Navigation Top
AGO Logo Graphic
AGO Header Image
File a Complaint
Contact the AGO
FOR IMMEDIATE RELEASE
August 13, 2013
Washington wins important case for Hanford cleanup

US Court of Appeals directs federal government to move forward on licensing Yucca Mountain repository

SEATTLE—Attorney General Bob Ferguson today announced an important ruling by the U.S. Court of Appeals for the District of Columbia in the lengthy effort to build a nuclear waste repository at Yucca Mountain in Nevada.

The court agreed with Washington state and seven other petitioners that federal law requires the Nuclear Regulatory Commission (NRC) to act on the license application to build the repository and granted the State’s requested remedy – a writ of mandamus.  The effect of the ruling is the NRC is required to resume the licensing proceeding.  

The NRC had failed to make any substantive decision on the application and instead ordered that the licensing proceeding be stopped. These actions prompted Washington and the others to file suit in 2011.

Washington State Senior Counsel Andy Fitz presented the lead argument at the hearing that led to this ruling.

“This ruling is great news for Washington state—especially residents in the Tri-Cities area near the Hanford Nuclear Reservation—who have been waiting for this project to move forward,” Ferguson said. “Our attorneys presented a strong case that the federal government must follow the laws passed by Congress, and the court agreed.”

In its ruling, the court said:

“… our Constitutional system of separation of powers would be significantly altered if we were to allow executive and independent agencies to disregard federal law in the manner asserted in this case by the Nuclear Regulatory Commission. Our decision today rests on the constitutional authority of Congress and the respect that the Executive and Judiciary properly owe to Congress in the circumstances here.”

 

Washington currently houses roughly 56 million gallons of nuclear waste in Hanford’s leaking underground tanks—enough to fill roughly 88 Olympic-sized swimming pools. Much of this waste, once treated, will be permanently disposed at Hanford. However, Congress in 2002 designated Yucca Mountain as the nation’s sole repository site for deep geologic disposal of high-level radioactive waste and spent nuclear fuel.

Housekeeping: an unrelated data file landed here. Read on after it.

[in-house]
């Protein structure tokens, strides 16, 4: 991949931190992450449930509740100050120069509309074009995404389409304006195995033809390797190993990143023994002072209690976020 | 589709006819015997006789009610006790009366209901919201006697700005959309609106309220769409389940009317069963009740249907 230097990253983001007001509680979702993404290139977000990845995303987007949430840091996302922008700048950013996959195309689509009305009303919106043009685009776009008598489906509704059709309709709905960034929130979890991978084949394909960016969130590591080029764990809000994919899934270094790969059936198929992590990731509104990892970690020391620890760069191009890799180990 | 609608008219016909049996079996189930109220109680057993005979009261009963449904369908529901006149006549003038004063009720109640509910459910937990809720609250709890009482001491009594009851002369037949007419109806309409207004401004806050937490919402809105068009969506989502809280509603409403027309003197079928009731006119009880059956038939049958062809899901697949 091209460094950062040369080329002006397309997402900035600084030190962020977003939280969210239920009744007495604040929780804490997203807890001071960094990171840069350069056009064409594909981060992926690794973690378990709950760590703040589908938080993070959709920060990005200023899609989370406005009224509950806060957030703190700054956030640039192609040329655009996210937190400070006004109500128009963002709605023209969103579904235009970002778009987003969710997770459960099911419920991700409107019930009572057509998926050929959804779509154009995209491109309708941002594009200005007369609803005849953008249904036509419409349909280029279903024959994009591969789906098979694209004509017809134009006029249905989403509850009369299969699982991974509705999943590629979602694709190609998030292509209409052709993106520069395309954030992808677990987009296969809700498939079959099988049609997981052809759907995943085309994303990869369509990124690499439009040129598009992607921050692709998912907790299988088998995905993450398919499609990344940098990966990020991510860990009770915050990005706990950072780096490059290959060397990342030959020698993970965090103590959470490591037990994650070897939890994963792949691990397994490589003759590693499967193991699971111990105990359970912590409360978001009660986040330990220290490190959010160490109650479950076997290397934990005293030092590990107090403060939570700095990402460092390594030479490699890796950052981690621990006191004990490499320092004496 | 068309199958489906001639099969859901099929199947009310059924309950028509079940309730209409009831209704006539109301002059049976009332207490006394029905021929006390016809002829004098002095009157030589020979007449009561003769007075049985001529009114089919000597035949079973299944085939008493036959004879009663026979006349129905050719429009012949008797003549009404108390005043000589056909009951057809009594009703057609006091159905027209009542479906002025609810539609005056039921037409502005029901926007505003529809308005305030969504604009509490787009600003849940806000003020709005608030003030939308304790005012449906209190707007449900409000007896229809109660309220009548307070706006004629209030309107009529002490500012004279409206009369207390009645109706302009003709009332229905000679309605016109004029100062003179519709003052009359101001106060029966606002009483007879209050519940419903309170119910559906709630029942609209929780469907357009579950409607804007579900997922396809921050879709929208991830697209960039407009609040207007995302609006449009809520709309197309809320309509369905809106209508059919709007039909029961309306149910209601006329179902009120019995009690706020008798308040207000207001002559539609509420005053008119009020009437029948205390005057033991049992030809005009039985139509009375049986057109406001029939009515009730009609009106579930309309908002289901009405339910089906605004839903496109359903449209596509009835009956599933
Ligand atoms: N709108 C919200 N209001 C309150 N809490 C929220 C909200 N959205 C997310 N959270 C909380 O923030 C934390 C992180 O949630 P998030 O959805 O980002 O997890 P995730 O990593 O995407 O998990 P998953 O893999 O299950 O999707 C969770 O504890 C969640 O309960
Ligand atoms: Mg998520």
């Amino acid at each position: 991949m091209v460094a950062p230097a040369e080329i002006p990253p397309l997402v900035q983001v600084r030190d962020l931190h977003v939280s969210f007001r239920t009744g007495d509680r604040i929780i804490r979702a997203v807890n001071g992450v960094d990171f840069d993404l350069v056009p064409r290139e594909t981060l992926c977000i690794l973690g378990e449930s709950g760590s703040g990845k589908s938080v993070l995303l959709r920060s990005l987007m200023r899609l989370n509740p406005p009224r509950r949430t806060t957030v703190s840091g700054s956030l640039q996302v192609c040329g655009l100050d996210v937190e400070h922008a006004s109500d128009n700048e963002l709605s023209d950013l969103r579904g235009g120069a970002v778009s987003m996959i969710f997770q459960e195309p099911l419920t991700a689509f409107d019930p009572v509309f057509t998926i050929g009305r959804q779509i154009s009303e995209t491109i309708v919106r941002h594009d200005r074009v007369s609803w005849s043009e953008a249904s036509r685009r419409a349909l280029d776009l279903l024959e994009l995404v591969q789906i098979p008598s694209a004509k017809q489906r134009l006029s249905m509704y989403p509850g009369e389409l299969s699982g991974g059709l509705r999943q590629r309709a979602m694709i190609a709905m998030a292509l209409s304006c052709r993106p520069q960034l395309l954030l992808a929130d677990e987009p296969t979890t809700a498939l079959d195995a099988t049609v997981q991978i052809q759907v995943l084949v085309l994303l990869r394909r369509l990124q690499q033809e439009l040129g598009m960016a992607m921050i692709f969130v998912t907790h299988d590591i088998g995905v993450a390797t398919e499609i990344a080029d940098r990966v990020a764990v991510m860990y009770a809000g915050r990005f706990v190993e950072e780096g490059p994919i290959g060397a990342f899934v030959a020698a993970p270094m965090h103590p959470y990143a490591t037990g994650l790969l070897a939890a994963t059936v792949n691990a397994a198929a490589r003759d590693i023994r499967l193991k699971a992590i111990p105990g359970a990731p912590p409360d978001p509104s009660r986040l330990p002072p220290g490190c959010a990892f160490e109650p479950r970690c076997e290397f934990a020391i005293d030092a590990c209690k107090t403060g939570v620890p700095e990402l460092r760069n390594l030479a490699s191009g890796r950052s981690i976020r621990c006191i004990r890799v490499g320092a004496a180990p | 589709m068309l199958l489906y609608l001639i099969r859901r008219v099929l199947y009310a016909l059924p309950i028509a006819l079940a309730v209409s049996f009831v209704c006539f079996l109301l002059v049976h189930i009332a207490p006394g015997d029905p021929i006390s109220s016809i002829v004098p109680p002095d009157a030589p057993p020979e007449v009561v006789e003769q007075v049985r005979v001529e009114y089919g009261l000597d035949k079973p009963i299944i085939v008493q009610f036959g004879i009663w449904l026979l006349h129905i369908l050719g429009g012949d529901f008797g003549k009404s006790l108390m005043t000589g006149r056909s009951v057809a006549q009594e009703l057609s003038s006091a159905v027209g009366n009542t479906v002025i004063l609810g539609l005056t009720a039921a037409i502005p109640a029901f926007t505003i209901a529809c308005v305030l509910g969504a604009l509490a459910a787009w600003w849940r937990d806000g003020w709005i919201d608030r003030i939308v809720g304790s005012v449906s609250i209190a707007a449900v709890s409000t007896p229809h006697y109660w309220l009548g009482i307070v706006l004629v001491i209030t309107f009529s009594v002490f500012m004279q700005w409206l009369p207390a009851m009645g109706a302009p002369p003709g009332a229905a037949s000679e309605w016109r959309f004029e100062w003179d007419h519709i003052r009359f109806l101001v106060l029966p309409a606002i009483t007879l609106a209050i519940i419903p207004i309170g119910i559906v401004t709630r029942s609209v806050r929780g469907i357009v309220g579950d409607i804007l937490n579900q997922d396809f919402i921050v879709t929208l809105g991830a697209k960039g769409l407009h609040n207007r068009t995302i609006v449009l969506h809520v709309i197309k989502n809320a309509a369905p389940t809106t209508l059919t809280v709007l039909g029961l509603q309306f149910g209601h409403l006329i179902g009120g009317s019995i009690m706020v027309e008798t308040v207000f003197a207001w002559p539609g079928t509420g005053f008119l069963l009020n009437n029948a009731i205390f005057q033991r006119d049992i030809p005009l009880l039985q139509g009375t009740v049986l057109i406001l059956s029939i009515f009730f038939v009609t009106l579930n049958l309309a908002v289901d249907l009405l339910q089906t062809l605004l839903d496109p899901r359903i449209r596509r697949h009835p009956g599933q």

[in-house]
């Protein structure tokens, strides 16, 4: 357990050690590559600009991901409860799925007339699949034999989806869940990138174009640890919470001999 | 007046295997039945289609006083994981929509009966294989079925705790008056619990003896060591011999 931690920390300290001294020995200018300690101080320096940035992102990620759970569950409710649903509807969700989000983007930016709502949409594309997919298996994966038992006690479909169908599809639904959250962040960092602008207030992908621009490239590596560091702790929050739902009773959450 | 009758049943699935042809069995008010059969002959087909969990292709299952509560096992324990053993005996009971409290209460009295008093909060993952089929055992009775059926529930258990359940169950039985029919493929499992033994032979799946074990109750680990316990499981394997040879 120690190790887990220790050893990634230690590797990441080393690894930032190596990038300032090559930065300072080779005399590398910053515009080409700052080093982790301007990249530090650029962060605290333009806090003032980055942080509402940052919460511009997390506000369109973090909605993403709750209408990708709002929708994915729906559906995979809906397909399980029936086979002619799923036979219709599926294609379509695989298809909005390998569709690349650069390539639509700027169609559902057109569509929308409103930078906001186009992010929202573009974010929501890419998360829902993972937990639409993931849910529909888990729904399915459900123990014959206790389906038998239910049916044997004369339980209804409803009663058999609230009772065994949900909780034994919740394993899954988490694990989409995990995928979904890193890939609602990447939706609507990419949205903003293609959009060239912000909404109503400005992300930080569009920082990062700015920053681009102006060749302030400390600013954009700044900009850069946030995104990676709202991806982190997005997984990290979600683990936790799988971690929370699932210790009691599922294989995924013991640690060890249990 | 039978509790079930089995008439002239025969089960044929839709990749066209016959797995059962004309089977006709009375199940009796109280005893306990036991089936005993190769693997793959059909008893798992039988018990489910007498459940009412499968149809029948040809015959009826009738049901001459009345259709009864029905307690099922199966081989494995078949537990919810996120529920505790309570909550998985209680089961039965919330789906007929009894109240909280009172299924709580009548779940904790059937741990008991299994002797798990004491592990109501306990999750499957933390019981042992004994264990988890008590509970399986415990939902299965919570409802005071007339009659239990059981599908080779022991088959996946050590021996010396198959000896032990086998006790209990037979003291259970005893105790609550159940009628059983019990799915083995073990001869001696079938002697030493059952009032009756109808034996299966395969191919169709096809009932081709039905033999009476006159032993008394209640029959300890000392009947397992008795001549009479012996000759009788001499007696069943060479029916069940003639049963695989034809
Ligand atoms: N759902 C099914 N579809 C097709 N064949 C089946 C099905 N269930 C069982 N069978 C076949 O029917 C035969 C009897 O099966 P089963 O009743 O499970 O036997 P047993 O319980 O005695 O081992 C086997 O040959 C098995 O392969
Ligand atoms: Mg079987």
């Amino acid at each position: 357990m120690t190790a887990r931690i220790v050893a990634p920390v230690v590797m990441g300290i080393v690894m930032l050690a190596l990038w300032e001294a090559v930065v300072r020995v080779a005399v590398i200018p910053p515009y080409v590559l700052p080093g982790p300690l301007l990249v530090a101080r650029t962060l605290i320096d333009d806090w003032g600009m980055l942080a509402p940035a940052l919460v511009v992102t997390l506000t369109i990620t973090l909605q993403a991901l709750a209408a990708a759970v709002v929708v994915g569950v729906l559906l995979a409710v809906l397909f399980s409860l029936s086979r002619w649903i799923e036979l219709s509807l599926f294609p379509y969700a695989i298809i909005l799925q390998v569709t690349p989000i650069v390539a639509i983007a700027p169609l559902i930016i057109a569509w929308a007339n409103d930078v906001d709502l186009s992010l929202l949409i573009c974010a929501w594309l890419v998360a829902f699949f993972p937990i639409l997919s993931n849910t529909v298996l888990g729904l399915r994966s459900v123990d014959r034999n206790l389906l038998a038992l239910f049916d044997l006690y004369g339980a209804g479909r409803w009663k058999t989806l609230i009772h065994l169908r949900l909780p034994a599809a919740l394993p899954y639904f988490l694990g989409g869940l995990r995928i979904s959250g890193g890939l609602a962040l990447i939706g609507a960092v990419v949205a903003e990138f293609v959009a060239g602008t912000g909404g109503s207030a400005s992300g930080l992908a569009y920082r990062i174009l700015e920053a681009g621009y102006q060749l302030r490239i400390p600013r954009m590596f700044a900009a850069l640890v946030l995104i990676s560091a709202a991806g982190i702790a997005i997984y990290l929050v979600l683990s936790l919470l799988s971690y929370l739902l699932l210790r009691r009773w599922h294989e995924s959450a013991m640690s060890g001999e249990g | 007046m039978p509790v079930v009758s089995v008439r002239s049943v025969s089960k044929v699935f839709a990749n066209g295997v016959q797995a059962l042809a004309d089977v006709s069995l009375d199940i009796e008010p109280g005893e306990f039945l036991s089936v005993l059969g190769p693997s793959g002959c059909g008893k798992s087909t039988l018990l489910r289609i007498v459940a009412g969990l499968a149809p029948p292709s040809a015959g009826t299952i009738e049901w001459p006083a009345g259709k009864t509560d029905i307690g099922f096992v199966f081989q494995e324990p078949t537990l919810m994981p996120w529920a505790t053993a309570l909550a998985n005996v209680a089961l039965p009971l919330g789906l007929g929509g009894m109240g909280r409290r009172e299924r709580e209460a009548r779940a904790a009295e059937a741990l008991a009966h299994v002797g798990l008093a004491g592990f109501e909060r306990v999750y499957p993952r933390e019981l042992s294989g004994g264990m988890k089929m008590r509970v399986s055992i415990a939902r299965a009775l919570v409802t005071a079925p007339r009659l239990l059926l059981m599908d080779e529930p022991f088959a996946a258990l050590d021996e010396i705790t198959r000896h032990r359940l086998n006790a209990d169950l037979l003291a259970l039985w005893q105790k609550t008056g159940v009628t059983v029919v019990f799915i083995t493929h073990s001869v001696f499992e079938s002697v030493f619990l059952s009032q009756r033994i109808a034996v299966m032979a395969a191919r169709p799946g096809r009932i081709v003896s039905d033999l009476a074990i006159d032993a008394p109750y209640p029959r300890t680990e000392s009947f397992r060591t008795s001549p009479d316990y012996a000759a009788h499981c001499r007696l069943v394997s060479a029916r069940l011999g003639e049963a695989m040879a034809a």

Roughly $10 billion has been spent to date pursuing development of a high level waste repository at Yucca Mountain. Billions more have been spent in Washington state to prepare for disposal at Yucca.
At the direction of Congress, the U.S. Department of Energy (DOE) filed an application with the NRC in 2008 for a license to construct the repository. But in 2010, the president and DOE announced they would withdraw the application. At that point, the NRC began taking steps to discontinue the licensing proceeding.
Washington state and other petitioners have long said that members of the Executive Branch do not have the authority to abandon Yucca Mountain and Congress’ directive.  

In 2010, Washington successfully intervened before an NRC hearing board to oppose DOE’s motion to withdraw its application.  

The NRC hearing board agreed that the Nuclear Waste Policy Act did not give DOE the discretion to abandon Yucca Mountain, nor did it allow the NRC authority to grant DOE’s request to withdraw its license application.  More than a year later, the NRC upheld the lower board on the law, while at the same time moving forward to dismantle the NRC’s own Yucca Mountain review program.

“We expect a fair and objective processing of the Yucca Mountain licensing application and look forward to a decision on the merits of the application,” Ferguson said.  “This is what Congress intended and affords the best opportunity for a permanent disposal facility for the nation’s high-level radioactive waste.”

Washington state was joined in this case by the state of South Carolina; Aiken County, SC; Nye County, NV; three Tri-Cities residents: Bob Ferguson, Bill Lampson and Gary Petersen; and the National Association of Regulatory Utility Commissioners.

—30—

The Office of the Attorney General is the chief legal office for the state of Washington with attorneys and staff in 27 divisions across the state providing legal services to roughly 200 state agencies, boards and commissions. Attorney General Bob Ferguson is working hard to protect consumers and seniors against fraud, keep our communities safe, protect our environment and stand up for our veterans. Visit www.atg.wa.gov to learn more.


Contacts: Janelle Guthrie, Director of Communications, (360) 586-0725






Content Bottom Graphic
AGO Logo